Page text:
Dear Friends and Clients,
It’s a new year! We are excited to, hopefully, be moving on from all that ailed us over the last year and imagine you are too.
2020 was a very strange year in which we experienced a global pandemic and recession yet saw investment portfolio balances grow. Here are the performance results for various investments in the fourth quarter and full year:
As you can see, every major asset class delivered positive returns in 2020. While this is welcomed, we think it’s important to understand why this was the case, if it might continue, and consider risks the market may be overlooking.
When we assess our current set of investment indicators, we see a mixed bag. We have two positive, one neutral, and two negative indicators. One of the negatives is our valuation indicator. This measures how expensive stocks are compared to history. We recently surpassed the previous valuation high of 1999, meaning stocks are historically expensive. Given ‘99 was around the top of the dot com bubble and the market subsequently declined around 50% (source: Yahoo Finance), it sends our antennae up in search of other existing similarities. While we are currently partaking in the stock market party, we want to be careful not to overstay our welcome.
There are a couple market characteristics that are reminiscent of the last time valuations were this high, but also one important difference. One thing that came roaring back in 2020 was the rise of the day trader. Whether it was a combination of people having more free time, excess cash, or a lack of places to gamble, the number of individuals trading in mostly speculative stocks exploded last year. Playing with stocks is fun and easy… as long as they keep going up. As was the case after the ‘90s day trading bonanza, we think many first-time traders buying hot stocks will eventually receive a valuable, albeit expensive, lesson in prudent investing.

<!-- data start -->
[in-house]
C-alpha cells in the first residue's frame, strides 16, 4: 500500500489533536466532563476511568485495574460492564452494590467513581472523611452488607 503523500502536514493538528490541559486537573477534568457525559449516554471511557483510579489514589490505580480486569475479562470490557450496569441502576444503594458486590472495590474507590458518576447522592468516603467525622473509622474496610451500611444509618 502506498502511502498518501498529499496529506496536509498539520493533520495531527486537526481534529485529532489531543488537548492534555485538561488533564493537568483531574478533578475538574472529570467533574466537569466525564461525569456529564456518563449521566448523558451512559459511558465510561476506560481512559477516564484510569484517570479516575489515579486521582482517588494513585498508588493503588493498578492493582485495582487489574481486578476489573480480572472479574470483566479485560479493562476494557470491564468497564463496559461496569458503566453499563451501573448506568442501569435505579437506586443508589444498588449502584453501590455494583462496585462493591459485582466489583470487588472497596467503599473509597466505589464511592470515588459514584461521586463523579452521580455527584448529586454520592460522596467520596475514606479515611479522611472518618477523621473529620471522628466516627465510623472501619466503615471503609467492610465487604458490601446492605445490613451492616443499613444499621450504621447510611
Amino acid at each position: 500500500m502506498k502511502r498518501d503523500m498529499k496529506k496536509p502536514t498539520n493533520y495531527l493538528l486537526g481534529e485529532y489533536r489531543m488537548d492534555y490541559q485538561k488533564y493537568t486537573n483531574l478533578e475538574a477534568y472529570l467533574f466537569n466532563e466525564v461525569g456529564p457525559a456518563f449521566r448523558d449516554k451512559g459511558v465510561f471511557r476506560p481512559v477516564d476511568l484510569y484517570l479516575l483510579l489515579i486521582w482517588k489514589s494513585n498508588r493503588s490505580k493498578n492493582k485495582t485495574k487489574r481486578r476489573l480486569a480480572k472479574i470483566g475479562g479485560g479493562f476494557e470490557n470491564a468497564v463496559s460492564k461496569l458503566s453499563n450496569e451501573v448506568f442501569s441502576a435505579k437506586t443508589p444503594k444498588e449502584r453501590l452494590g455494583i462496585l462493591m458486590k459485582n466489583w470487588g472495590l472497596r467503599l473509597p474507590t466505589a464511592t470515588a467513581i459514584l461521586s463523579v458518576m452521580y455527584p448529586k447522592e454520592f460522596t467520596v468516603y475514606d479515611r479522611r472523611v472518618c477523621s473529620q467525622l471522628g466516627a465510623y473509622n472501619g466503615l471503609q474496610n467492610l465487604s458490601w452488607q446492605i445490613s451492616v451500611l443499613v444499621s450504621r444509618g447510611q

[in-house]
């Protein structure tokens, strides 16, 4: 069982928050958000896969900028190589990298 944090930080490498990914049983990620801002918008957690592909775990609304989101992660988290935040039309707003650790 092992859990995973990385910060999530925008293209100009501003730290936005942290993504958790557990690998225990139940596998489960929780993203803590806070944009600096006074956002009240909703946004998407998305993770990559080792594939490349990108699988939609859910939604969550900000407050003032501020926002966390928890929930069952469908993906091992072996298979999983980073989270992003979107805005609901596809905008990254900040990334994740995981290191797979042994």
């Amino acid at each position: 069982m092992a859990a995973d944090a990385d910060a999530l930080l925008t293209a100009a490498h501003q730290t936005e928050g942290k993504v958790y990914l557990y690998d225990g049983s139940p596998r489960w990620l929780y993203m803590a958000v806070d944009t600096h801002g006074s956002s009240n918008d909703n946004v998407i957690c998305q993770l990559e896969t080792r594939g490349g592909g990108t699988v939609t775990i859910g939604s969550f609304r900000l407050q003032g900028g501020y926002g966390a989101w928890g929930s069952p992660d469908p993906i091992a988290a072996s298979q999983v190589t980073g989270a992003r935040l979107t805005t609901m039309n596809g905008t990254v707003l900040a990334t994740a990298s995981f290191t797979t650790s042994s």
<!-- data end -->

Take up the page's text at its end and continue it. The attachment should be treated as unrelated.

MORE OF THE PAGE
The other resemblance is the number and makeup of companies being listed on stock exchanges though IPOs (initial public offerings). In the tech boom, any company listing as publicly traded stock with a “.com” at the end of their name would see a flood of demand pushing up their stock price. This time around, words like “Cloud”, “EV” (electric vehicles), “Therapeutics”, and “Technologies” are igniting the same kind of rush. Additionally, like in ‘99, a lot of these new companies don’t have much in the way of revenues or earnings.
However, while both parallels give us pause, there is one significant factor leading us to believe the party may continue. During the valuation peak at the end of the last millennium, interest rates were meaningfully higher than they are now. One could have sold stocks, parked money in cash equivalents, and still earned more than 5%. That was a much more attractive proposition than today’s yields of around 0%. This suggests to us that the high valuations of today seem more reasonable than they were back then and may stay at elevated levels if there are no attractive alternatives (i.e., interest rates stay low).
This could be said of every asset from stocks, to real estate, to gold. As you can see in the charts below, the prices of each have directly benefited from declining interest rates (Public Service Announcement: If you haven’t investigated refinancing your mortgage in the last year, now might be a good time!).
Since the Federal Reserve controls short-term interest rates and influences other rates, we are keeping a close eye on their actions. Any change in desire to keep rates low would effectively be like taking away the punchbowl.
In conclusion, we are heading into the new year cautiously optimistic. If the pandemic subsides and economy improves as expected, there’s a chance we will see some of the more economically-sensitive stocks outperform the winners of last year. We currently have portfolios tilted to take advantage of this rotation via exposure to small cap stocks and an overweight of value vs. growth.
As always, if you have any questions or would like to dive deeper into your portfolio, please don’t hesitate to reach out.
Wishing you health and happiness in 2021,
Mike Gallagher and the TPG Investment Committee